A quick look at the lace chart confirms that this simple tweak will work. So, we have change #3 — make the left and right fronts a correct mirror image by changing where we start the chart on one of the fronts. Those two changes will get us something that looks like this sketch, and I feel much less demented like it better already.
Another minor change #4 is that I’m going to knit the bottom part of the body all in one piece and eliminate the side seams, but that’s mainly just personal preference. Side seams can sometimes add stability to a larger sweater, but this is a small baby sweater and it’s wool, so stability is not an issue — and I’d rather knit than seam.
Finally, I’m going to choose a size that is bigger than newborn, because I want this sweater to be wearable for a longer time period than newborn sizes usually last. To that end, I like to aim for about a 1-year size. The second size given says 9-12 months, but I’m probably going to get a slightly larger gauge than the 5.5 sts per inch they call for, so my garment will probably come out a little bit bigger. But hey! no worries about getting the exact gauge here! As long as I am close — and err on the side of bigger stitches — I can be pretty confident that the garment will, at some point in time, fit any given baby.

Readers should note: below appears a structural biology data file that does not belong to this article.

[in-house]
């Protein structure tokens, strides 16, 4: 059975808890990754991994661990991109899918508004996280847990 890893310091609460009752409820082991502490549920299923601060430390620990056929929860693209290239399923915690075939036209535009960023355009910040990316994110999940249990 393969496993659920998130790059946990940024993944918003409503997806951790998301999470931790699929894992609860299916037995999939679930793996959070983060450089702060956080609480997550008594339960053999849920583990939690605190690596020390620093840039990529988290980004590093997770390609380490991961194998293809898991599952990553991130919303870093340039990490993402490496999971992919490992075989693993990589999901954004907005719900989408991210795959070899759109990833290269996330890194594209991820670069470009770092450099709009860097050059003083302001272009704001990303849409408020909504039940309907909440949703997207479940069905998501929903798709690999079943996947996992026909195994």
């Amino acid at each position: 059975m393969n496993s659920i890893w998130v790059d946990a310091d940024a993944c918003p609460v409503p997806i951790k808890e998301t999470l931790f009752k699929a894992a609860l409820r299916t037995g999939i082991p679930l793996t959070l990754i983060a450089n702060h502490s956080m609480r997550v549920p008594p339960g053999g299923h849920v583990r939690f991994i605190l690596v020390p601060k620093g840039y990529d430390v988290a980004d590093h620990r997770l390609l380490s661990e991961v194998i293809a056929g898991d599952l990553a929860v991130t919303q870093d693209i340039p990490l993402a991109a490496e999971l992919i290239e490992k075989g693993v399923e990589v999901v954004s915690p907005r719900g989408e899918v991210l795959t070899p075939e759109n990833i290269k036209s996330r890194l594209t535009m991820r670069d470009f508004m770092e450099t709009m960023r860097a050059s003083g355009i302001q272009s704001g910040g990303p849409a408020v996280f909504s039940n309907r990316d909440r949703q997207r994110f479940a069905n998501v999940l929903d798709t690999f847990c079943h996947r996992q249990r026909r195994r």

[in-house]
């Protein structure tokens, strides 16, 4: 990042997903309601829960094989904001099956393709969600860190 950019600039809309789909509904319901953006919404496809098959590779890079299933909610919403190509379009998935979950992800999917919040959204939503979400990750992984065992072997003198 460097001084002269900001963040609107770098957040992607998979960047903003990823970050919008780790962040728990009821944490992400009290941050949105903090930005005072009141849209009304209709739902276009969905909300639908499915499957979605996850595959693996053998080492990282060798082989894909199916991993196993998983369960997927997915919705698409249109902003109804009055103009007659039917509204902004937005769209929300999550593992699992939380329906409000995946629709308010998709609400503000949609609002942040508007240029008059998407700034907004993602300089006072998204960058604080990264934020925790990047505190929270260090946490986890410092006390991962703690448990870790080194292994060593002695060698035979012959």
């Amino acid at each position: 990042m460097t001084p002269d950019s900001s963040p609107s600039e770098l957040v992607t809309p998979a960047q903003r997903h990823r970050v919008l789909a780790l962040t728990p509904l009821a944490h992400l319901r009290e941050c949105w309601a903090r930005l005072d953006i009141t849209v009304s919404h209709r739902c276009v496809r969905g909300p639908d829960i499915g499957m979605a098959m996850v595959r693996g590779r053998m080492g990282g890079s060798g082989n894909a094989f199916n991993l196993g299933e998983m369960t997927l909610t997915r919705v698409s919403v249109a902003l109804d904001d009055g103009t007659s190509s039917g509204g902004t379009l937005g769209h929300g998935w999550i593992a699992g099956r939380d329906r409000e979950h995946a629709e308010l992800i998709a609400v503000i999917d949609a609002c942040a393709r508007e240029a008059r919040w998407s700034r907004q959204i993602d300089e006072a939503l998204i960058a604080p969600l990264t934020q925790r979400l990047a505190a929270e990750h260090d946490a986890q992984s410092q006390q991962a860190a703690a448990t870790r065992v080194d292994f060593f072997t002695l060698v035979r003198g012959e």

So, I’m going to use the second set of numbers in the pattern. Knowing that I am a loose-ish knitter, I’m going to choose size 5 needles and just — CAST ON!